IAP President 1972-1976
Born 10 August 1911 in Teheran, Iran (Persia as he liked to call it.) and died 6 April 2003 in Washington DC. Kash Mostofi graduated MD from the Harvard Medical School, Boston in 1939. He had a number of training appointments in pathology and then in 1947 he moved to Washington where he stayed for the rest of his life. Appropriately he died in a hospital near the hotel in which the annual meeting of the USCAP was being held in Washington in 2003. This highly successful meeting, the biggest gathering of anatomic pathologists in the world, brought together over 3,000 delegates from over 50 countries. He could be proud to claim that he had done more than anyone else to make this possible. The meeting was held in the hotel (much enlarged over the past 27 years) in which Kash presided over the great International Congress of the IAP in 1976, the last year of his Presidency. This meeting culminated the organization of the IAP which he had played such a big role in resurrecting from the dying embers of the IAMM.
As Head of Urologic Pathology, Armed Forces Institute of Pathology, Washington, DC from 1948-2003 he became the world’s leading expert in the field of genitourinary pathology. He authored over 200 articles and 15 books on genitourinary pathology, and has had five books dedicated to him. He welcomed numerous students from all over the world to the AFIP, and traveled extensively. It has been said that, ‘in comparison with all other pathologists in the world, Kash Mostofi was the one most likely to be recognized on sight by his fellow pathologists.’
He was Head, WHO International Reference Center for Urological Tumors from 1965. His classifications of testicular tumors, and of tumors of the urinary bladder, prostate and kidney were adopted by the WHO and translated into many languages. As Secretary of the International Council of Societies of Pathology, he organized the distribution of teaching aids prepared by the WHO and other organizations to national pathology societies throughout the world, and assisted the WHO in selecting participants in various organ-site programs for their International Histological Classification of Tumors. In 1952 he took over the floundering IAMM and developed it into the IAP. In addition to developing the Academy’s first post graduate education program for physicians (which anticipated by almost 20 years the current interest in postgraduate education of physicians), he served as its Secretary-Treasurer from 1954-1970 (six terms!) His energy and strength, enthusiasm, knowledge, experience, and direction provided the touch to make the IAP what it is today. During his eighteen years as Secretary-Treasurer, the character of the Academy emerged as the pattern of a Persian rug emerges from its myriad details. Perhaps recollecting how a whole village together worked to make a beautiful rug, he worked indefatigably with many others, and they fashioned the IAP as it grew up from the old IAMM.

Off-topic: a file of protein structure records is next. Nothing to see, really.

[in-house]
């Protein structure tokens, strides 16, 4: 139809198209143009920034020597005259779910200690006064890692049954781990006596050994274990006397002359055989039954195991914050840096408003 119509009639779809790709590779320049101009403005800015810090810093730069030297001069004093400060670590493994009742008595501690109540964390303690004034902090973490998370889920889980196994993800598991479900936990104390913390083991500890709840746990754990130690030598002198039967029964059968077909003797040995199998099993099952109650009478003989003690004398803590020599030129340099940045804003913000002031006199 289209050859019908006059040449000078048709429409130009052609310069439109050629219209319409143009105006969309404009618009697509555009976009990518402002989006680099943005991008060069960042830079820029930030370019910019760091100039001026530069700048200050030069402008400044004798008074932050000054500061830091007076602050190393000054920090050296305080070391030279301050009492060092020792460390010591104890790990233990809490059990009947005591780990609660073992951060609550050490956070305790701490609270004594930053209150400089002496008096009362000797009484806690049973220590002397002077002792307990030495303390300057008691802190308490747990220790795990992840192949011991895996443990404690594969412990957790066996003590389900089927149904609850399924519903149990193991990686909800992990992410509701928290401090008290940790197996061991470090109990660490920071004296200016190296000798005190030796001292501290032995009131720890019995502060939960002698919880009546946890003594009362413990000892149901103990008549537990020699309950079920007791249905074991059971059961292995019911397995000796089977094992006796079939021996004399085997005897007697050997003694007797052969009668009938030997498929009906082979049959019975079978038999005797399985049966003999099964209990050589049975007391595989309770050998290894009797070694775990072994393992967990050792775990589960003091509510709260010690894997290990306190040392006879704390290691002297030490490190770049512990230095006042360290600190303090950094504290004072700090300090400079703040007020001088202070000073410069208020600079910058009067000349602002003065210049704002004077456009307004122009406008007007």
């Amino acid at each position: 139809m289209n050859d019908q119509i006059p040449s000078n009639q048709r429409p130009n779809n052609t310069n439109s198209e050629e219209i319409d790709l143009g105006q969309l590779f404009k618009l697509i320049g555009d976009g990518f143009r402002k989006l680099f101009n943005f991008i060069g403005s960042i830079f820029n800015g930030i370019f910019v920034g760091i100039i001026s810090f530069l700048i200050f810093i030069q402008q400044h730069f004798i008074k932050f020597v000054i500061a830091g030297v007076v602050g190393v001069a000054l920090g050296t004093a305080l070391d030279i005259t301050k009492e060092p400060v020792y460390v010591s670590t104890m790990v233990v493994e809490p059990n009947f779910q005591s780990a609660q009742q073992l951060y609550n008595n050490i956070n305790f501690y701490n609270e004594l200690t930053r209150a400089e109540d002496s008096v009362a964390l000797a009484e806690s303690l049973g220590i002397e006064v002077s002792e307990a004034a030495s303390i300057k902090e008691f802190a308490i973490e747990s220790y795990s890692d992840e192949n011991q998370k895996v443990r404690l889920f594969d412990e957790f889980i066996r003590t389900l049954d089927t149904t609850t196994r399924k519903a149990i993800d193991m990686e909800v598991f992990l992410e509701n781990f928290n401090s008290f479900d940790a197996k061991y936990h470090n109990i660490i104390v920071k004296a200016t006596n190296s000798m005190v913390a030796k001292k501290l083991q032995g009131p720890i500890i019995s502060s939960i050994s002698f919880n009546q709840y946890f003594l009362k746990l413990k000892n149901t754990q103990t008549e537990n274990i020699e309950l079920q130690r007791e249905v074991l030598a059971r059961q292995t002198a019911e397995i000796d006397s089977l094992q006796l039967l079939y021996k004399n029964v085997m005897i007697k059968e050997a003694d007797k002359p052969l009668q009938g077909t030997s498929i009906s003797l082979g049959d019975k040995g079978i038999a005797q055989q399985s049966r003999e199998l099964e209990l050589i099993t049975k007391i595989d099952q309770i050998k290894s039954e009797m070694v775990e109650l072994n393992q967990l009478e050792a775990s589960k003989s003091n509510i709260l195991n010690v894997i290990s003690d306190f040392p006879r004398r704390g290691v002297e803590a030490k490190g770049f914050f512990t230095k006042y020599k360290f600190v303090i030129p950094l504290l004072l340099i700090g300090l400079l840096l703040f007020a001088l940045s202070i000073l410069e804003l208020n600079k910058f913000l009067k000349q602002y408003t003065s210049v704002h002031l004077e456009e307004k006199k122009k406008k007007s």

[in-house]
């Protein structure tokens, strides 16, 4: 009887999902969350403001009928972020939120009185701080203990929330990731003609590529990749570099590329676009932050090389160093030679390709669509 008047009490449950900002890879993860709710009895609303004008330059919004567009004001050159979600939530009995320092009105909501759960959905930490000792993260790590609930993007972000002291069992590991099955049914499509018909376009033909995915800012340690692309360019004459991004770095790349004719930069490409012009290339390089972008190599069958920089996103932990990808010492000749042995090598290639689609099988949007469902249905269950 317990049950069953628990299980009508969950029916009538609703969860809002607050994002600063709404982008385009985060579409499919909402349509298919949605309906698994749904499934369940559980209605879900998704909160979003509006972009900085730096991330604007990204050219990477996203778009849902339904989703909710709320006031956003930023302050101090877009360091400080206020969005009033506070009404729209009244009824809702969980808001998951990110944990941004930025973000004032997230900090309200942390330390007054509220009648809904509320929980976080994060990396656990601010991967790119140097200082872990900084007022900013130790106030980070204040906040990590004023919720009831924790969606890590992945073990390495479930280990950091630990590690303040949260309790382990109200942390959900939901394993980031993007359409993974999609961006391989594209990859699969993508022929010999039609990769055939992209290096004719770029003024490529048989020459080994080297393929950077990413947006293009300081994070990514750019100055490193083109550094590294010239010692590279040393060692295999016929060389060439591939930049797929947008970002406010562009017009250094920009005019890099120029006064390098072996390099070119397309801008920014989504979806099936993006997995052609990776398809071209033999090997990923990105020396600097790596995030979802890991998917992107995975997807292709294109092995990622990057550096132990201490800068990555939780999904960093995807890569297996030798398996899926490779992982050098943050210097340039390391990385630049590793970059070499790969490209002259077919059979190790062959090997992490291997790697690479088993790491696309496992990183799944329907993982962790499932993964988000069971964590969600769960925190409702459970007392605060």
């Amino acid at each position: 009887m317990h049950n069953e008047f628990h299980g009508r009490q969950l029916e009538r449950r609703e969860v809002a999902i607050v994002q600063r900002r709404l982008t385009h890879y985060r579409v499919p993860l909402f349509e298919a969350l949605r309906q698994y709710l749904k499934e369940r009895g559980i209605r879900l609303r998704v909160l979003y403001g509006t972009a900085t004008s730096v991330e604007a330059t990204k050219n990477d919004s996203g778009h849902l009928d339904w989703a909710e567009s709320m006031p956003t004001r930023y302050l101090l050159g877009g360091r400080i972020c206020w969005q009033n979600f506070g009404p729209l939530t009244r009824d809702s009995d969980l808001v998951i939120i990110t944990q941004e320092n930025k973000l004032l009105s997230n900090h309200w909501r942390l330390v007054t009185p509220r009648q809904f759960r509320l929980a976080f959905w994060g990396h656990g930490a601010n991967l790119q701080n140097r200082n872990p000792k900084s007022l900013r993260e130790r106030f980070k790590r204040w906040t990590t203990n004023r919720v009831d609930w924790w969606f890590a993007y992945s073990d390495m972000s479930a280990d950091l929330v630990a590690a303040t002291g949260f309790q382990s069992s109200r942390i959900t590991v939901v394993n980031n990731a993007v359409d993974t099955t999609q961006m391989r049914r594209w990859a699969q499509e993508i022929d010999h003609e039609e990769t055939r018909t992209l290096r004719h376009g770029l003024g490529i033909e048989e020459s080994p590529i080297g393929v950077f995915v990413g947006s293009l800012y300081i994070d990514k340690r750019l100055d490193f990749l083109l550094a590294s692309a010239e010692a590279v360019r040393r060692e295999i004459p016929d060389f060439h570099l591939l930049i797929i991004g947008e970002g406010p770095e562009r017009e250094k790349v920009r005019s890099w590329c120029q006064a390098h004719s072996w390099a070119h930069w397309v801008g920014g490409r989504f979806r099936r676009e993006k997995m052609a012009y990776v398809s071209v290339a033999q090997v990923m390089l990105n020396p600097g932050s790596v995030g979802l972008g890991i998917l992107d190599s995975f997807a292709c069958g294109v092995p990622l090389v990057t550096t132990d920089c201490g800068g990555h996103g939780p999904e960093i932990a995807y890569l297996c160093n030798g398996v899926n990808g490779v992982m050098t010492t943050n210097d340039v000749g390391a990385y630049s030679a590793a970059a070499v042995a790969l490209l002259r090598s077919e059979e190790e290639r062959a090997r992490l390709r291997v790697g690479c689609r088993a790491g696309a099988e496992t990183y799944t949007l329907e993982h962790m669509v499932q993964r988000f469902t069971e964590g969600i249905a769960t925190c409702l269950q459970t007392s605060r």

At the Annual Meeting of the IAP in 1953 he introduced a new approach to an in-depth study of one organ, in this case--the kidney. The embryology, anatomy, physiology and pathology were presented by a number of speakers. This format was an immediate success, and became the model for the ‘Long Course’ which has been so popular at the IAP and USCAP meetings ever since. He also introduced the ‘kidney nights’ (the beginning of the evening Specialty Conferences at the IAP/USCAP Annual Meetings.)
He as a member of the Executive International Steering Committee along with George Cunningham and others engineered the constitutional establishment of the USCAP as separate from the IAP. He saw the IAP in its present form come into being in 1970 when George Cunningham became IAP President a process which culminated at the International Congress in Washington DC in 1976, at the end of his own second two year term as President. For his efforts on behalf of the IAMM/IAP/USCAP he received a Gold Medallion from the USCAP, the only one ever presented. The USCAP established an F.K.Mostofi Award for Distinguished Service, and the 93rd Annual Meeting (2004) of the USCAP was dedicated to his memory. In the 1950’s he played a pivotal role in the study of human factors in aircraft accidents. Together with British and Canadian experts, he organized the First International Symposium on the subject and helped create the Joint Committee on Aviation Pathology, serving as Secretary of the Committee from 1954-1960. This committee led to the designing of a wide-ranging program for comprehensive examination of aircraft accidents and to formalizing the collection of information for aircraft safety.
Kash was an advisor and consultant to many organizations including the International Agency for Cancer Research, the WHO, the International Union Against Cancer, the North Atlantic Treaty Organization (NATO), and the Pan American Health Organization. In 1982 he received the Distinguished Executive Rank Award from the US President Ronald Reagan. He also received the Presidential Honor Award from the American Urologic Association and the Presidential Award from the American Foundation for Urologic Diseases. Kash was the architect of the International Society of Urologic Pathology, and its founding President. His last publication was an Editorial in Human Pathology (34:203) entitled ‘The Armed Forces Institute of Pathology in Jeopardy - Who Should Care?’
As Dr. William Gardner quotes Sir Christopher Wren’s epitaph: ‘Lector, Sin Monumentum Requiris Circumspice’
(Reader, if you seek his monument, look about you). He was buried in Arlington National Cemetery in Washington DC.
Information courtesy of Drs. William Gardner and Isabell Sesterhenn, and photo courtesy of Isabell.